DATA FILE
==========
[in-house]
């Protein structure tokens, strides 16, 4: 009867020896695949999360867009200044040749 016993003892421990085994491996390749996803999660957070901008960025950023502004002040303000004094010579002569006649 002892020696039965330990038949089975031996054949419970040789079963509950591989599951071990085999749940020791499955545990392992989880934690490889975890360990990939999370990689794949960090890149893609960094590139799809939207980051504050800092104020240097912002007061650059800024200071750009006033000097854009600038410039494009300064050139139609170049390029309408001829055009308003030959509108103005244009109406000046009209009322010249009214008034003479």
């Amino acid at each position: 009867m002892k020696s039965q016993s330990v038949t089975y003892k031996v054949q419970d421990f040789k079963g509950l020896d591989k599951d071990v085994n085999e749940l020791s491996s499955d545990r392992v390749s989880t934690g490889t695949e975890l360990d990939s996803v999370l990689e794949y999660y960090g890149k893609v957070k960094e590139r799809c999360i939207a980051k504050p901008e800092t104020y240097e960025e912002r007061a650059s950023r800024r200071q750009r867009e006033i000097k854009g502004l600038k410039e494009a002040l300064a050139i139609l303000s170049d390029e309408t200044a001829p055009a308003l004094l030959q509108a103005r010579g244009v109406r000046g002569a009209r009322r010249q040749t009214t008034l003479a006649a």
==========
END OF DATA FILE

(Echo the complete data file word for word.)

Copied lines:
[in-house]
């Protein structure tokens, strides 16, 4: 009867020896695949999360867009200044040749 016993003892421990085994491996390749996803999660957070901008960025950023502004002040303000004094010579002569006649 002892020696039965330990038949089975031996054949419970040789079963509950591989599951071990085999749940020791499955545990392992989880934690490889975890360990990939999370990689794949960090890149893609960094590139799809939207980051504050800092104020240097912002007061650059800024200071750009006033000097854009600038410039494009300064050139139609170049390029309408001829055009308003030959509108103005244009109406000046009209009322010249009214008034003479």
């Amino acid at each position: 009867m002892k020696s039965q016993s330990v038949t089975y003892k031996v054949q419970d421990f040789k079963g509950l020896d591989k599951d071990v085994n085999e749940l020791s491996s499955d545990r392992v390749s989880t934690g490889t695949e975890l360990d990939s996803v999370l990689e794949y999660y960090g890149k893609v957070k960094e590139r799809c999360i939207a980051k504050p901008e800092t104020y240097e960025e912002r007061a650059s950023r800024r200071q750009r867009e006033i000097k854009g502004l600038k410039e494009a002040l300064a050139i139609l303000s170049d390029e309408t200044a001829p055009a308003l004094l030959q509108a103005r010579g244009v109406r000046g002569a009209r009322r010249q040749t009214t008034l003479a006649a």